New House hearings into proposals to create a fast and clear-cut pathway for the approval of generic biologics produced some mixed signals for generic drug industry leaders who support legislative action in this area.Testifying on behalf of the FDA, Deputy Commissioner Janet Woodcock, MD, told Congress that the agency would welcome generic industry-supported legislation, providing it with additional flexibility to review so-called "follow-on"generic biologic products on a case-by-case basis.
At the same time, however, Dr. Woodcock acknowledged that it could take another 10 years or longer to resolve the scientific roadblocks to implementing a clear-cut pathway for the approval of generic biologics. According to the FDA official, "a number of important issues related to development of such follow-on products also have been identified."
Among them is the "general recognition that the idea of sameness"the foundation for approving traditional small-molecule generic drugs via abbreviated new drug applications"will not usually be appropriate for more structurally complex molecules of the type generally licensed as biological products,"she said.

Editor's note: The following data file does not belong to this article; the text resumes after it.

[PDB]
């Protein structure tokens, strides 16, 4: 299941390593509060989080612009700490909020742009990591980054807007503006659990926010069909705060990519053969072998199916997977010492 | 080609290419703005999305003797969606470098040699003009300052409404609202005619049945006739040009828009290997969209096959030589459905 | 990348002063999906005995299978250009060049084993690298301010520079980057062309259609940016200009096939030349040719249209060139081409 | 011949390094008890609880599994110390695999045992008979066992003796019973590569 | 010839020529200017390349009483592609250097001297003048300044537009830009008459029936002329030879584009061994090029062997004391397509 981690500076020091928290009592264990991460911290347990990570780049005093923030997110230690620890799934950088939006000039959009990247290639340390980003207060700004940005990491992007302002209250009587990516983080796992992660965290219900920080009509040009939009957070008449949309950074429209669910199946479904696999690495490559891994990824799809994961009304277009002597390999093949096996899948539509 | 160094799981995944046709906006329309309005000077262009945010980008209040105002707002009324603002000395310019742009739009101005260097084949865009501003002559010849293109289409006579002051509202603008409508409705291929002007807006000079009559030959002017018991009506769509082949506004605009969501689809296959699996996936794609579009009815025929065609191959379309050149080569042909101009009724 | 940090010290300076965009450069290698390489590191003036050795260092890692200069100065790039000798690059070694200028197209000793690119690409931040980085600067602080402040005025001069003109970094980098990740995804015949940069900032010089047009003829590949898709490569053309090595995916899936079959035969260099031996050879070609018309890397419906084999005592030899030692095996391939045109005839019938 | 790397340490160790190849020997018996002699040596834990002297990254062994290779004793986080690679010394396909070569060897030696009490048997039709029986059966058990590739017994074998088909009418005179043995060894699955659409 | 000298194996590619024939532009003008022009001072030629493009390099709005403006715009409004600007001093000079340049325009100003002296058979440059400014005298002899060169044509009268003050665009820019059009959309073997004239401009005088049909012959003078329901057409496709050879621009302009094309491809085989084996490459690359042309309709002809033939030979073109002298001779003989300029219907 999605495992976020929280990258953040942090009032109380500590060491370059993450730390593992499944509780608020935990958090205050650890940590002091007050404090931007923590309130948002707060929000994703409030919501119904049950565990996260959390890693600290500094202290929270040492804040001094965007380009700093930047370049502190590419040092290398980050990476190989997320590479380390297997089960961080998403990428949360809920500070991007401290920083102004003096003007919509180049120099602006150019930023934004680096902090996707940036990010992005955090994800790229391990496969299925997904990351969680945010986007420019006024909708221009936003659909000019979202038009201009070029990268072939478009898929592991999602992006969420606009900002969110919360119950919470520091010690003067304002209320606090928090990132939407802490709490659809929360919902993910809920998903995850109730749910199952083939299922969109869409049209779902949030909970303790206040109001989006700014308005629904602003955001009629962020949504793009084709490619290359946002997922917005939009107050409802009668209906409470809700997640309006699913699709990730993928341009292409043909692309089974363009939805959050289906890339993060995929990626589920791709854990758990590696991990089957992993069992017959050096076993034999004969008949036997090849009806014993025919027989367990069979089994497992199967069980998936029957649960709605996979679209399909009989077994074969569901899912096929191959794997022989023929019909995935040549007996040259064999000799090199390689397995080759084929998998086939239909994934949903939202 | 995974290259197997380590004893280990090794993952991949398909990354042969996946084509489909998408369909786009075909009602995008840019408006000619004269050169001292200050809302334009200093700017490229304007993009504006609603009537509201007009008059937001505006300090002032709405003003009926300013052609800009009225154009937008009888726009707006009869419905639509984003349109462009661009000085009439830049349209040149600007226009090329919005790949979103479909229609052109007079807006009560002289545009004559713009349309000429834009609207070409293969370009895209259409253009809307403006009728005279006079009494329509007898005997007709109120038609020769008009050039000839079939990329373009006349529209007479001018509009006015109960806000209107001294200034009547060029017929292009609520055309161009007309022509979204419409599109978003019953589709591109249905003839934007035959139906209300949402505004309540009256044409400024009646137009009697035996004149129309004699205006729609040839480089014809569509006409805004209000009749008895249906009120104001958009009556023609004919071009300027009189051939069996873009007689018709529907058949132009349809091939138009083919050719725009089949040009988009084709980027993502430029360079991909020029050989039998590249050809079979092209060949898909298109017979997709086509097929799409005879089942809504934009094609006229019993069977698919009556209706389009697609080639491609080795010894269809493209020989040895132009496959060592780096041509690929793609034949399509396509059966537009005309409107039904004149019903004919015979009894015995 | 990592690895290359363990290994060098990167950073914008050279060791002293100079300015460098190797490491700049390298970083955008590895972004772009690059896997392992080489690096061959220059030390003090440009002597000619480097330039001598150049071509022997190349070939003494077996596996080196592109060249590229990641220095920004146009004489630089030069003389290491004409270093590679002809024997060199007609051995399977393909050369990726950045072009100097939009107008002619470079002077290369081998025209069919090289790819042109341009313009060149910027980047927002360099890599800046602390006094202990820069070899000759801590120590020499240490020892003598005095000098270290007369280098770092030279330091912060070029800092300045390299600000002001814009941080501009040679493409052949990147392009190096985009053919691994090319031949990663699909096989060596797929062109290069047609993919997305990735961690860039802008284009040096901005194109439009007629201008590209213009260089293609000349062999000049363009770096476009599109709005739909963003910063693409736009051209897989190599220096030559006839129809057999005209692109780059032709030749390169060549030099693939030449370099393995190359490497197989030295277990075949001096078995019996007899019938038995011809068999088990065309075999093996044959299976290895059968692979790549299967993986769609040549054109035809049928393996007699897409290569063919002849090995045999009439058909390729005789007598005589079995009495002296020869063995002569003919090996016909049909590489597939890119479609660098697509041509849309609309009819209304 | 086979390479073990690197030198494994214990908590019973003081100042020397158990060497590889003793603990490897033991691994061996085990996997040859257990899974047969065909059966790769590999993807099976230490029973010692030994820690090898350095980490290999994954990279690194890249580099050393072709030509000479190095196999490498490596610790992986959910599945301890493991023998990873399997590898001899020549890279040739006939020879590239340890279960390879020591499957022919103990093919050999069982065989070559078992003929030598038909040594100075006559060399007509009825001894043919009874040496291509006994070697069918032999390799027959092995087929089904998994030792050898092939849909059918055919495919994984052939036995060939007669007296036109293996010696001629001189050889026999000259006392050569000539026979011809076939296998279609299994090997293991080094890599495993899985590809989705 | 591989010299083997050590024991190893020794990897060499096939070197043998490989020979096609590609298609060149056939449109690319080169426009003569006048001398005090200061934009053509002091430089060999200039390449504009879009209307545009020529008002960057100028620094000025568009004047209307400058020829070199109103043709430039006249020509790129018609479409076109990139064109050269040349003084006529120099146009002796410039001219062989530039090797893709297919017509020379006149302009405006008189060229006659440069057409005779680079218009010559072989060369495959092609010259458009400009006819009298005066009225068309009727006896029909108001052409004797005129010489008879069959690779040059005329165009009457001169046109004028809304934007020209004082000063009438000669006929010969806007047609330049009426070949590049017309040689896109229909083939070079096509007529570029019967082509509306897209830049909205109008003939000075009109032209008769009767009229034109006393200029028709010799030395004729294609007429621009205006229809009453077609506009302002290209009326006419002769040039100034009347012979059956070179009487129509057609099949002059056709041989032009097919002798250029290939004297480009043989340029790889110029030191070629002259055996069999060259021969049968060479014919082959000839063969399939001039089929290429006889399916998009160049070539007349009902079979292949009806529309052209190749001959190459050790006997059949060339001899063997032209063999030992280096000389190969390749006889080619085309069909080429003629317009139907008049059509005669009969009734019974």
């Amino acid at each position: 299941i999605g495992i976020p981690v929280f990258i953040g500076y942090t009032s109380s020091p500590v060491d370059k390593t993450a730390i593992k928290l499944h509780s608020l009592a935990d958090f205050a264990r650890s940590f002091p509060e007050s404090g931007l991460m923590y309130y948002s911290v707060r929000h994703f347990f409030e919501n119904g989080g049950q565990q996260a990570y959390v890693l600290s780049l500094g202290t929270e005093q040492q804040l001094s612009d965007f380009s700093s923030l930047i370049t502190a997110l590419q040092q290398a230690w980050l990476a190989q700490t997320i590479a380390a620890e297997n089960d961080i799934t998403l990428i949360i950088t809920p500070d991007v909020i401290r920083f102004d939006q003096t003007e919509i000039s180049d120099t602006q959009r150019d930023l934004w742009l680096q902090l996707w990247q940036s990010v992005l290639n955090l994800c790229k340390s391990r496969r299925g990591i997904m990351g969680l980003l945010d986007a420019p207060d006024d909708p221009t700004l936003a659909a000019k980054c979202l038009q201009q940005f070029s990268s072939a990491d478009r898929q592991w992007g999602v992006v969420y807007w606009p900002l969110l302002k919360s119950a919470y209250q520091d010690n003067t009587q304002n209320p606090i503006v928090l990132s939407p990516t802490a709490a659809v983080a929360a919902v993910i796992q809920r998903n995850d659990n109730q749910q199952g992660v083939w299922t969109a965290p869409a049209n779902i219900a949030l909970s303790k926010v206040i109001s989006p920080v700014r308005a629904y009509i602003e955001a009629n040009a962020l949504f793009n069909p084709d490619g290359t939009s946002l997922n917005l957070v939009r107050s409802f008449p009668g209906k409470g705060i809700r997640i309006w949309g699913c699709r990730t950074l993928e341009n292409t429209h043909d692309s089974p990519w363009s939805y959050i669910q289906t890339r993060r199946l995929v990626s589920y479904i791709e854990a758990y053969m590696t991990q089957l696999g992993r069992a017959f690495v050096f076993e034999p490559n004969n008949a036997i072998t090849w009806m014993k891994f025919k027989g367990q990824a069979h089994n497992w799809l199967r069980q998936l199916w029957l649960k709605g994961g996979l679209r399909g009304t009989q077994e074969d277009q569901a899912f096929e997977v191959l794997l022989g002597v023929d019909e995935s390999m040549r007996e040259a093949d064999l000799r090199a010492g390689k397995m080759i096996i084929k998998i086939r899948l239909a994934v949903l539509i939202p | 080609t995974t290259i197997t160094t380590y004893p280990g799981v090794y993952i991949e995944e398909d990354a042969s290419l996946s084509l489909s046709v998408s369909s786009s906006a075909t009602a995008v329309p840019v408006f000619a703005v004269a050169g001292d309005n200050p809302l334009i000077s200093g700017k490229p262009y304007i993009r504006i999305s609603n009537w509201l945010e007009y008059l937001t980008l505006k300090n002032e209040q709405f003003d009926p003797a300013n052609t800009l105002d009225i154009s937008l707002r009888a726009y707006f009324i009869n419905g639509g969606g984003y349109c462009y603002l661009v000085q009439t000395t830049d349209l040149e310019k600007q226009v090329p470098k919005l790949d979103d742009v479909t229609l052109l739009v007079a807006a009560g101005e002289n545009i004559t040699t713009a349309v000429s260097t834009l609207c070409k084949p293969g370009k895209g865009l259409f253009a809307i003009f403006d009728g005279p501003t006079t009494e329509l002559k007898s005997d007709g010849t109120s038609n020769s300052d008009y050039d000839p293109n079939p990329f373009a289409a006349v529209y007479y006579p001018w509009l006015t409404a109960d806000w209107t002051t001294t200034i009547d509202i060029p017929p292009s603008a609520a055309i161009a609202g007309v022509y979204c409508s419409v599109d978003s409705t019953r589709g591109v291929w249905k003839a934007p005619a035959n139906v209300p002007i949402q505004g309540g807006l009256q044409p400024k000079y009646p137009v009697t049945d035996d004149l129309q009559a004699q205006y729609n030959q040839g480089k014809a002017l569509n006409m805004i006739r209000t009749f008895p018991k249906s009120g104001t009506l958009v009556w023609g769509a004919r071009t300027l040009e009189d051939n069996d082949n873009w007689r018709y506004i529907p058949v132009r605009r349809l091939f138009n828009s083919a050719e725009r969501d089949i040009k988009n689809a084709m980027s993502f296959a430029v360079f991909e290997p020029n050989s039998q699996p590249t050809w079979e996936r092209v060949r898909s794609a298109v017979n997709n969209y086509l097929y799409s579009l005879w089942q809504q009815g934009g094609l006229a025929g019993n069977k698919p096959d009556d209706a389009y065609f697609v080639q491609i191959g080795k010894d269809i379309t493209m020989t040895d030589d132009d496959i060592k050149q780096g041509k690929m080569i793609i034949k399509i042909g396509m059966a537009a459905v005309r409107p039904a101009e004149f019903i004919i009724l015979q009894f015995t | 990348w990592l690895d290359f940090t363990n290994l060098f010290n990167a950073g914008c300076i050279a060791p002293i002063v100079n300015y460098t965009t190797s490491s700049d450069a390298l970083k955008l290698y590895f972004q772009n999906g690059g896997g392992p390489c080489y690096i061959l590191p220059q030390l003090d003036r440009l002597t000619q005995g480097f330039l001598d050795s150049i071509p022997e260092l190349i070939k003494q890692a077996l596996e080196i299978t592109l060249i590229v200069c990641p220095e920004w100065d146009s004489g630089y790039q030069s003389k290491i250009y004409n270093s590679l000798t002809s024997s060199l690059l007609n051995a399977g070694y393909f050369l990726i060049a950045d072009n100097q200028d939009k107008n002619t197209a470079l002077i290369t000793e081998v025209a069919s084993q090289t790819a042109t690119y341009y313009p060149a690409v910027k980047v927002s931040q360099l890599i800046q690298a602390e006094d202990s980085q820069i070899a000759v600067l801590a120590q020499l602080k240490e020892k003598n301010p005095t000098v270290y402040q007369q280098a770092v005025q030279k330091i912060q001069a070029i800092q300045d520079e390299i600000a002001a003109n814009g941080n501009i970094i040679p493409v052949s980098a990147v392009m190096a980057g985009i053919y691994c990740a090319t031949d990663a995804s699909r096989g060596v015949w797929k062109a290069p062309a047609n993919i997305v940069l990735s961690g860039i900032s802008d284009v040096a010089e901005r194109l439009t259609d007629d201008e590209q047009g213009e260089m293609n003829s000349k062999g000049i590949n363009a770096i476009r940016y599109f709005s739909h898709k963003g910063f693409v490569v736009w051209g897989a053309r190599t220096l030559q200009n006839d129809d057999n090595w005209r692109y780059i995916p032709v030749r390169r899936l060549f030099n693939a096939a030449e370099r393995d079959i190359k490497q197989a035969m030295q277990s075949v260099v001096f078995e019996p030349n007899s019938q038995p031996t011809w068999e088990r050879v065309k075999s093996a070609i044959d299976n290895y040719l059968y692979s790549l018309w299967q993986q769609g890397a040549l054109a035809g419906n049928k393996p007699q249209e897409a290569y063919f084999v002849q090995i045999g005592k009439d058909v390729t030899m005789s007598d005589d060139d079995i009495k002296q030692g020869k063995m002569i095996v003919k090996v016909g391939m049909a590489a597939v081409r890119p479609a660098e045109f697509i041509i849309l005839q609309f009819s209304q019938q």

Additionally, Dr. Woodcock cited "clearly scientific challenges involved in determining that a molecule that is not the same as an approved or licensed version is nevertheless similar enough that the agency's conclusions about the safety and effectiveness of the approved or licensed version could be relied on to support approval of the follow- on product."
Despite these cautionary conclusions, officials at the Generic Pharmaceutical Association (GPhA) characterized Dr. Woodcock's testimony as "good news"for "countless patients seeking safe, effective, and affordable biogenerics."
According to Kathleen Jaeger, GPhA president and chief executive officer, the FDA testimony made it clear that the agency "has the scientific expertise to review these lifesaving medicines,"and that "the same scientific principles that apply to the review of changes made to brand products after approval would also be the underpinning for the review of biogenerics."
One study linked multiple pregnancies to an increased risk of developing atrial fibrillation later in life, and another investigated the association between premature delivery and cardiovascular disease.
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